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My healthy mother in law Lue got diagnosed wity cancer at 81 which before that she was not on a single pill for anything. But by the time she was told about cancer it was in her bones etc she only lasted 3 wks and it was such an emotional roller coaster. We use to try and have conversations wity her regarding if she wanted to go into a seniors home eventually and about things such as creamtion etc and she didn’t want to really discuss it much. But she was forced to make quick decisions after being told that she probably would only have couple months to live. Eventho we were just in esrly 50’s It was a big eye opener for my husband and I which shortly after Lue passed we paid to be creamated and renewed our will. We didn’t want our son to have to stress about what to do when we passed. One of nicest gift you could ever give your children is to have important matters taken care of for yourself.

Marie Burns

Thank you for sharing this! You said exactly what I have seen and believe “One of the nicest gifts you could ever give your children is to have important matters taken care of for yourself.” I wish more women would agree and take action even before experiencing an eye opener event.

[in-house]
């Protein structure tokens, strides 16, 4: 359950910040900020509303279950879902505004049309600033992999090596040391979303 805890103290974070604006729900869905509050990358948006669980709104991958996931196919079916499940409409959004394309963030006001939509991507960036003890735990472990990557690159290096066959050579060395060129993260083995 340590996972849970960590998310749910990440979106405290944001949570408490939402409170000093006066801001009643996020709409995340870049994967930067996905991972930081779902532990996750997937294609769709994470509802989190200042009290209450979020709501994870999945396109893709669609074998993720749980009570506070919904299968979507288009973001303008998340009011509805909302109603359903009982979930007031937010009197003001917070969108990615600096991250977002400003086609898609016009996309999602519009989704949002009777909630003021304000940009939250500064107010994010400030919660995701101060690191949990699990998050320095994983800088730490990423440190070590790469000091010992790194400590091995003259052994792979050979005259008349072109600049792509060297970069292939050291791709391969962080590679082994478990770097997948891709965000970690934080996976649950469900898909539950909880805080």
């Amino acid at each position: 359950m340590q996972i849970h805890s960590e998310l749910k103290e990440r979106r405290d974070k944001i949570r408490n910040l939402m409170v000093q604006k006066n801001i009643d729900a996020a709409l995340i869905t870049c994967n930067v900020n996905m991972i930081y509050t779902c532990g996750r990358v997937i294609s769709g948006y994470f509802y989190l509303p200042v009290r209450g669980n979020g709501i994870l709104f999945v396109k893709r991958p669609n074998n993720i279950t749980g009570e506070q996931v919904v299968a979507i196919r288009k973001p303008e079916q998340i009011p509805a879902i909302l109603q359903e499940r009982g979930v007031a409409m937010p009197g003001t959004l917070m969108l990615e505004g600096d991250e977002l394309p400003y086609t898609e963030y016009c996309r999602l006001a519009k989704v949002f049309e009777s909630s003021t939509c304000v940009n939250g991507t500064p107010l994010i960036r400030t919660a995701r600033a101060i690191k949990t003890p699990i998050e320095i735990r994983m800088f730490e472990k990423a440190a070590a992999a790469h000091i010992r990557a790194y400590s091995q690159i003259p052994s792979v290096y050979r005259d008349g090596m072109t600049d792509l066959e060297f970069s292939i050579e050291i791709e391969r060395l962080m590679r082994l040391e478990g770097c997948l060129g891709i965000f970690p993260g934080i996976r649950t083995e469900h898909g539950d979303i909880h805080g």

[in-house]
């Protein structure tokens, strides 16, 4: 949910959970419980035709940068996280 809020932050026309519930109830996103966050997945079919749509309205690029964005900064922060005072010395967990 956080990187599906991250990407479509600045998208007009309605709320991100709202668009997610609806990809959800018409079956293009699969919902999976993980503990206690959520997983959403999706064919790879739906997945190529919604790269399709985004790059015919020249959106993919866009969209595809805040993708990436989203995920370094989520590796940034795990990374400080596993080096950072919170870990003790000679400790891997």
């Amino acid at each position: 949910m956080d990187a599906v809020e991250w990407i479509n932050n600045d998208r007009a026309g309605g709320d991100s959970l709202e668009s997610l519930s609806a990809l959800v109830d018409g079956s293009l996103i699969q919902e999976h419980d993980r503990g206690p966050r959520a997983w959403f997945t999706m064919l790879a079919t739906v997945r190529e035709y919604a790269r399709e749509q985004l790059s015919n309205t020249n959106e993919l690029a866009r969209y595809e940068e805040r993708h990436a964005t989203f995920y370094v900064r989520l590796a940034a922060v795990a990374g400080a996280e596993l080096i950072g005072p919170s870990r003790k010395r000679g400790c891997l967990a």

Not my Grandma, but I lived at the other end of the country from my widowed dad. By the time he got to his mid 70s telephone conversations often revolved round whose funeral he’d attended recently. If I visited for a few days, before I left he would show me where all his papers were kept “just in case something happens to me”.

He kept all his papers safe in a quilted tartan tea cosy which used to make me smile.

Marie Burns

Love the tea cosy decision he made, thanks for sharing!


My dad died 18 years ago and I still have the tea cosy, my mum bought it in the early 1950s and I don’t want to part with it.

The Author

Marie Burns, a Certified Financial Planner (CFP®), advocates for women’s financial health. She is an author of a financial checklist book series, speaker, podcast host and partners with clients to offer friendly financial advice in her independent practice Visit her at or